Performing arts at Duke encompass a wide spectrum of events, including music, theater, dance and literary arts presented on both East and West campuses and in Duke Gardens. Page Auditorium is home to the Duke Performances professional series, Broadway at Duke series and the On Stage series, among others. Reynolds Industries Theater hosts Theater Previews at Duke, Chamber Arts Society events major performances and student productions, such as those by Duke Players, Duke Dance and Hoof'n'Horn. Baldwin Auditorium and the Nelson Music Room are sites for most of the musical productions by faculty artists, Duke's resident Ciompi Quartet, and guest jazz, folk and world music artists. Duke also hosts the American Dance Festival, an internationally renowned celebration of modern dance each summer featuring performances and classes. In all, the university offers more than 500 events each year. For tickets and information, go to the University Box Office or call (919) 684-4444.
The Primate Center, the only university-based facility in the world devoted to the study of prosimian primates, is home to the world's largest colony of endangered primates, including more than 250 lemurs, bush babies and lorises. More than 85 percent of the center's inhabitants were born on site. The center has led a program to reintroduce black and white ruffed lemurs to Madagascar, the first return of any prosimian primates to the island nation. The Primate Center is on the edge of Duke Forest along Lemur Lane off Erwin Road. Visits to the center are by appointment; call (919) 489-3364.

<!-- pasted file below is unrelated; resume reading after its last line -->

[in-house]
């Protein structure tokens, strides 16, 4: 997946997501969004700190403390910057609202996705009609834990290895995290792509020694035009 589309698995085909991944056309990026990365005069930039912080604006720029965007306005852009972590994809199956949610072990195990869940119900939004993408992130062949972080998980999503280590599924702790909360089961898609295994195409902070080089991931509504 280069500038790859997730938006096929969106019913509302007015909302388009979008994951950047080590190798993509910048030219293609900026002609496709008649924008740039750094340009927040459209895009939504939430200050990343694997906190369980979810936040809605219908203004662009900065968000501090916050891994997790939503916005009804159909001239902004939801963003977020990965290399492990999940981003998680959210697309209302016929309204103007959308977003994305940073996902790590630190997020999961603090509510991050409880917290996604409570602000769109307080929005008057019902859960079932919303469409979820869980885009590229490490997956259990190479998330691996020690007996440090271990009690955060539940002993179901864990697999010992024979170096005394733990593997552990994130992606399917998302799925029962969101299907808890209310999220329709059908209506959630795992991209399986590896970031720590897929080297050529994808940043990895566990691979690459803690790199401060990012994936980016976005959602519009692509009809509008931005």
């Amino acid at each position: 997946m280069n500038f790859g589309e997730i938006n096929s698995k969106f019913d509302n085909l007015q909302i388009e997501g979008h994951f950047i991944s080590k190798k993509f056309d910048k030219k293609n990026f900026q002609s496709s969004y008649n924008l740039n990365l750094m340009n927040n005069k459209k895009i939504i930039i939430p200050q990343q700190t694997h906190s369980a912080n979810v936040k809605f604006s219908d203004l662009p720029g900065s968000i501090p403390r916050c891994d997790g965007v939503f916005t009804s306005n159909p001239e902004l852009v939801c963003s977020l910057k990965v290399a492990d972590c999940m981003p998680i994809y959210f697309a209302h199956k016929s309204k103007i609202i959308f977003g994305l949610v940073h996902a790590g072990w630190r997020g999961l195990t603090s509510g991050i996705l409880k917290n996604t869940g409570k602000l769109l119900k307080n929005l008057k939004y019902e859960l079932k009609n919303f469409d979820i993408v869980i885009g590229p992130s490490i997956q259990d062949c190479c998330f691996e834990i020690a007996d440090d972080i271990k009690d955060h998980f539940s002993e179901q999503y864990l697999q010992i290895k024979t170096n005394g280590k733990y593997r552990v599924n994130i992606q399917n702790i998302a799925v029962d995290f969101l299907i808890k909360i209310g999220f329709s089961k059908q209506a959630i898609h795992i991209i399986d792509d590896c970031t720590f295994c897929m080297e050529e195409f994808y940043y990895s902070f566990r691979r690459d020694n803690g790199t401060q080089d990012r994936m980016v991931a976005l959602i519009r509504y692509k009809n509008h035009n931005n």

The Joseph M. and Kathleen Price Bryan Center is the hub of student activity. The center serves as an expanded student union and home to student organizations and the University Union, which oversees student-run cultural and social activities. It contains theaters, restaurants, a coffeehouse, book and merchandise stores, an information desk, a post office, bank machines and offices.
The Mary Lou Williams Center for Black Culture, established in 1983 and located on the second floor of the West Union Building on West Campus, further strengthened Duke's commitment to foster an appreciation of the heritage of black Americans. The center features an art gallery, performing space, a library and lounge and sponsors speakers and events on race, ethnicity and social difference. The center also plays a central role in planning the university's annual week-long commemoration and celebration of the Rev. Martin Luther King Jr.'s birthday.